Visceral. Dreamlike. Violent. These are a few of the words I scribbled in my notebook in the first minutes of Doug Chan’s latest film, The Last Roar of a Mother Bear. Reviewer Shelly Kraicer describes the film as “one of the strangest murder-mystery black-comic art-horror-thrillers of the year.” While I found this description baffling at first, I could not help but think, as the lights came up in the theater, this was exactly what the film delivered.
The film opens by depicting two murders in Macau prior to its transfer from Portugal to China. The first murder happens in 1979; the second in 1990. The victim of the 1990 murder – killed silently on the day of her wedding – was present as a child at the first murder, as was the detective tasked with investigating her death. The mother of the bride returns to the home where the 1979 murder took place in search of answers, and has a fateful encounter with the detective. With this plot device, Chan makes a point about the inescapable grip of the past on the present and the inevitable return of suppressed memories. As the characters begin to unravel the falsehood of their recollections, they reveal the actual nature of the murders to the audience.
Like in his earlier film – the internationally-acclaimed Love is Not a Sin – Chan confidently cultivates a sense of confusion and discomfort in the audience. This serves the film’s ultimate purpose. The film drags the viewer along for the ride as it explores the fragility of human memory and perception. Just as characters in the film grapple with the authenticity of their memories; the audience is left to sort out what is real from what is imagined. Some of the film’s most violent scenes, for example, are clearly shown not to have happened at all but are simply the intrusive thoughts of the characters. The film makes a point about human experience not just in the content it conveys but also through the manner in which it is conveyed.
The Last Roar of a Mother Bear puts the audience on edge early and sustains a nervous tension throughout. Tactile sounds like the crunching of glass, the scratching of paper or the cutting of skin, masterfully sustain a level of general unease. Chan is a director who doesn’t mind making the viewer squirm and that is on full display.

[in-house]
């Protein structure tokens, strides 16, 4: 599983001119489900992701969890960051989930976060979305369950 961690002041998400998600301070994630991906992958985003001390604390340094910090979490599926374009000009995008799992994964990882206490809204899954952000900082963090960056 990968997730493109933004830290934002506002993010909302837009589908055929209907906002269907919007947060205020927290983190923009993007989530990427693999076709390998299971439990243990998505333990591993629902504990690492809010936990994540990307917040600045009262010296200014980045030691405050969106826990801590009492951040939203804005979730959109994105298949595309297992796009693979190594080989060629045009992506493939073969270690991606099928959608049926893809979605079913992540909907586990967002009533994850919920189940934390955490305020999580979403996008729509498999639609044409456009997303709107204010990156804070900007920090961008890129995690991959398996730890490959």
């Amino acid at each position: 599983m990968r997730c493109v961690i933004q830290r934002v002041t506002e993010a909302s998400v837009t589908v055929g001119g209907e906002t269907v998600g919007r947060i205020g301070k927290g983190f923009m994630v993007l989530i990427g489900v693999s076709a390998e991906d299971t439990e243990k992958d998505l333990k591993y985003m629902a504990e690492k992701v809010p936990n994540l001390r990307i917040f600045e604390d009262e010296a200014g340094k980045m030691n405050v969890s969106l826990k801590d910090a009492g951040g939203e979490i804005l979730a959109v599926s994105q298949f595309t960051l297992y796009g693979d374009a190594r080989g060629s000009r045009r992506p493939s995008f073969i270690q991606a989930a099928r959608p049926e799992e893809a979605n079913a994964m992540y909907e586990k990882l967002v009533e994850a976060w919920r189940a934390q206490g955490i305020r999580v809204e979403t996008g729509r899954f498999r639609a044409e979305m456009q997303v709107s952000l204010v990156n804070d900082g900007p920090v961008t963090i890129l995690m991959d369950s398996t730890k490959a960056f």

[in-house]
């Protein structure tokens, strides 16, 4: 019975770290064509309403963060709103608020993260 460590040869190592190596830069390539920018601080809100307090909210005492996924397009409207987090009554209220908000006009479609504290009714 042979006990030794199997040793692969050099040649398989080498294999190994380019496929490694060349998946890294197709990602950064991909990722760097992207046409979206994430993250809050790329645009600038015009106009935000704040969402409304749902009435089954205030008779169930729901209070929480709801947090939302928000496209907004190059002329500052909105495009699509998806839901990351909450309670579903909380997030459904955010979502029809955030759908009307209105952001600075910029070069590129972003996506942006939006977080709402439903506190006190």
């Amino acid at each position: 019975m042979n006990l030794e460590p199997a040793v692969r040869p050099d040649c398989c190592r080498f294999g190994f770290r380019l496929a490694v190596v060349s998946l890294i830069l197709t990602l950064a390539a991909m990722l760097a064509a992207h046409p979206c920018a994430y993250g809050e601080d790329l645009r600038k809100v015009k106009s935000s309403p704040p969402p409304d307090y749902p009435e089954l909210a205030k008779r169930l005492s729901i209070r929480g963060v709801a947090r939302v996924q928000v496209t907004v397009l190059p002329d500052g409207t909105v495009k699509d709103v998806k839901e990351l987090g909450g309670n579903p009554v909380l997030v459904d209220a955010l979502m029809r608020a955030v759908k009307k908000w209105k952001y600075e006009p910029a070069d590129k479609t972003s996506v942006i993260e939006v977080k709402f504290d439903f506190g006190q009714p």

It is worth noting the Last Roar of a Mother Bear was originally produced as one of three short films that comprise Macau Stories 3, a series commissioned by Cut Audio-Visual Association of Macau. The three-part series bills itself as an unconventional portrayal of human dramas unfolding underneath the city’s prosperous veneer. However, that thematic element – prosperity – seems distinctly lacking in contrast to the other two films. The choice of pre-handover Macau as a setting goes some way to explain this tone.
Over the course of the film’s plot, uncertainty and ambiguity were defining characteristics of Macau’s status. The city was nominally controlled by a Portuguese colonial administration, with the People’s Republic of China claiming underlying sovereignty and wielding tremendous de facto influence over the city’s affairs. Meanwhile, Portugal reeling from an abrupt and violent process of decolonization elsewhere in the world, adopted a posture of indifference towards the city’s final disposition. Many contemporary scholars allege Portugal offered to transfer Macau to the PRC several times in the 1970’s but that Beijing preferred the status quo of a nominally Portuguese-administered city heavily influenced by China. At the same time, the machinations of the PRC foreclosed the possibility of self-determination by successfully removing Macau from the UN list of colonized territories. During this time, therefore, Macau was in a jurisdictional limbo caught between two powers – one ascendant, one declining – both of which made some claim to the city, but neither of which was sufficiently motivated to act decisively on its claims. Antonio Coimbra Martins, a Portuguese diplomat involved in the transfer, writes in his memoir that both Portugal and China were mutually satisfied to consider Macau “a problem left over from history.”
The film’s atmosphere conveys a sense of this reality. Instead of prosperity, The Last Roar of a Mother Bear positively exudes grittiness, dreariness, anxiety, and uncertainty. Perhaps, the ambiguity of the events portrayed on screen is an allegory of Macau’s tentative status during this period. Martins’ description of Macau as “a problem left over from history” could equally serve as an alternate title for the film, and an apt description of what it is the protagonists are struggling with. There is a case to made that this movie is about more than meets the eye.
In sum, The Last Roar of a Mother Bear is a tremendously engaging and challenging film; an open mind and unconventional tastes help it go down smoothly.